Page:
The crunch of tires behind Francis made him jump before he saw the bumper that suddenly loomed beside him. He stared at the huge, squat vehicle creeping closer with its massive tires, plump, shiny body and gleaming rack. No one in his town had an SUV like this one.
"Is everything okay?" A thin woman with short black hair and rings and studs piercing her eyebrows, ears and chin leaned out from the opened passenger window.
Francis cleared his throat and nodded.
"Are you sure?"
He nodded again.
"Come on." She opened the door and waved him in as she slid back behind the wheel.
Francis climbed into the seat and stretched his legs toward the warmth pulsing from the vents under the dash. He tried to look at the young woman without seeming to.
"I almost didn't see you. I just realized I missed the rest stop," the young woman said as she pulled back onto the road.
The SUV gave a throaty roar and pressed up to the bumper of a tiny red car then the SUV veered to the left and passed it. Francis lifted a hand to the red car's driver, who automatically returned the gesture. Francis relaxed into the soft seat.
But the woman was speaking and Francis had no idea what she had said. She was looking at him like he was some deaf old man.
"You can call me Slim," he said and hoped that would satisfy her.
"If that's the way you want to play it," she said and rolled her eyes.
Francis blushed. She probably asked him where he was going. But he didn't know where he should go. Probably to Denver. He wondered if he smelled like urine.
"Are you going to Denver? She looked at him strangely.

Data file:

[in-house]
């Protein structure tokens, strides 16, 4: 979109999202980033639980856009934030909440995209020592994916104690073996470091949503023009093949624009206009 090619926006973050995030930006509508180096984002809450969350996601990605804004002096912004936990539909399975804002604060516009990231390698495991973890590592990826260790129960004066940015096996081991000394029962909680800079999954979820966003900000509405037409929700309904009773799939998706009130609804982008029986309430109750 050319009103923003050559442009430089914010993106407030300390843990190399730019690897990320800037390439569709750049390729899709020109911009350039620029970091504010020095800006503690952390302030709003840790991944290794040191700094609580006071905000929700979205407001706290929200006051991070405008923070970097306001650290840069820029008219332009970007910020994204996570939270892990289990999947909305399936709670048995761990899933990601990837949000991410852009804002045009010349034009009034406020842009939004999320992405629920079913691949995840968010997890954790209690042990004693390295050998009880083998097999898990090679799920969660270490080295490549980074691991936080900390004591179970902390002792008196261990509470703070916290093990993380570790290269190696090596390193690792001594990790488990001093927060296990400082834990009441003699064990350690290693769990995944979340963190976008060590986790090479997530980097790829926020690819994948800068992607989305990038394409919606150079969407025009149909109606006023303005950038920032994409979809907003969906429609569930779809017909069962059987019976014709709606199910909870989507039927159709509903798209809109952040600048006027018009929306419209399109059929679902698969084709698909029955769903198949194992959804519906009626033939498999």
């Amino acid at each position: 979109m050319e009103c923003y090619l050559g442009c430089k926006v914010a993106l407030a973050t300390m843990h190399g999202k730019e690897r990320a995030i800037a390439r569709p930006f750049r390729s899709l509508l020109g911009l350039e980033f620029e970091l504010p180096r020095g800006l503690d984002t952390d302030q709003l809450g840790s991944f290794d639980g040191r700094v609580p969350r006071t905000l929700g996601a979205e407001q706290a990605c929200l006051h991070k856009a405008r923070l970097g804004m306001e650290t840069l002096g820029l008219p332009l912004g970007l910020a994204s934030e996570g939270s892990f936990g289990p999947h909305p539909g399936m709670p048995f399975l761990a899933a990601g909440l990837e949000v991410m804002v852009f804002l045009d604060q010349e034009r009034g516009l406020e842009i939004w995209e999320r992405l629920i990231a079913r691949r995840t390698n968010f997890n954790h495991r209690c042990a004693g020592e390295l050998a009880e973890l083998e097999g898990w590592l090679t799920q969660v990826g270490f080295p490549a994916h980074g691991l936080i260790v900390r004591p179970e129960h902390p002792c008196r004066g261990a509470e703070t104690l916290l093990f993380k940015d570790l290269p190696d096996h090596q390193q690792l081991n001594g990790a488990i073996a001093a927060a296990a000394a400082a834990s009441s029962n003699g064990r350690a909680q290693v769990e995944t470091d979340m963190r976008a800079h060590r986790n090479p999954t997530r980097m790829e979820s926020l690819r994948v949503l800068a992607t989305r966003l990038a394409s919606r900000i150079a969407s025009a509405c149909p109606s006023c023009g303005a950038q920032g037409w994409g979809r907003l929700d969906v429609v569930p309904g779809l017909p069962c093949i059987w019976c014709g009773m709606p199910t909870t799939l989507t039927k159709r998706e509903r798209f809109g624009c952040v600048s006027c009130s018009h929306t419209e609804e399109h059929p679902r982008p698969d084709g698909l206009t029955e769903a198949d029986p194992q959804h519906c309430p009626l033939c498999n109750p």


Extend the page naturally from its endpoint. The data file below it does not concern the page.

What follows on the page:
"Yeah. What's your name?" he asked. "And, thank you for picking me up."
The woman was younger than he was by about forty years. Her hair was pulled back tightly displaying rows of gleaming rings in her ears, studs on her right eyebrow and a spike through her lower lip.
"How long were you standing there, Slim?" she asked. "I'm Biggs. Dirk hired me."
She looked at him again like he was a deaf old man.
"I wasn't standing there long," he finally replied.
He wiggled his toes, which were blissfully warm. He wouldn't ask who Dirk was, he decided. Probably Dirk was some big name in politics or show business, not that he recognized it. He wasn't up on modern life all that much. The sun warmed the back of his neck and he rubbed his eyes.
"Early for you?"
Francis shook his head. "Usually, I'm up before the birds sing. How about you?"
"I have to get paid well to get up before the birds sing, but it's not so bad once I'm up."
Francis watched Biggs for a while in silence. She was all business, kept her eyes on the road and didn't fool around. Young as she was, she reminded him of his mother, who had been all business, too, what with raising three children on her own.
"I bet you've seen all sorts of things in your life."
Biggs' voice was businesslike, too. She was only making conversation, but Francis didn't care. He liked questions. He believed that one little question could open up whole conversations if people were patient enough.
Biggs looked at him expectantly.
He nodded and said, "All sorts of things," which was the absolute truth. He could tell her all sorts of things if he felt she really wanted to know.
"I'd love to know more about you."
Not even his own daughter or grandson said they'd "love" to hear about him.
"If you're willing, I'm willing." He didn't think any of this younger generation really cared at all. "What do you want to know?"
"Everything!" Her gaze slipped to his gnarled, thick hands. "Tell me about your work."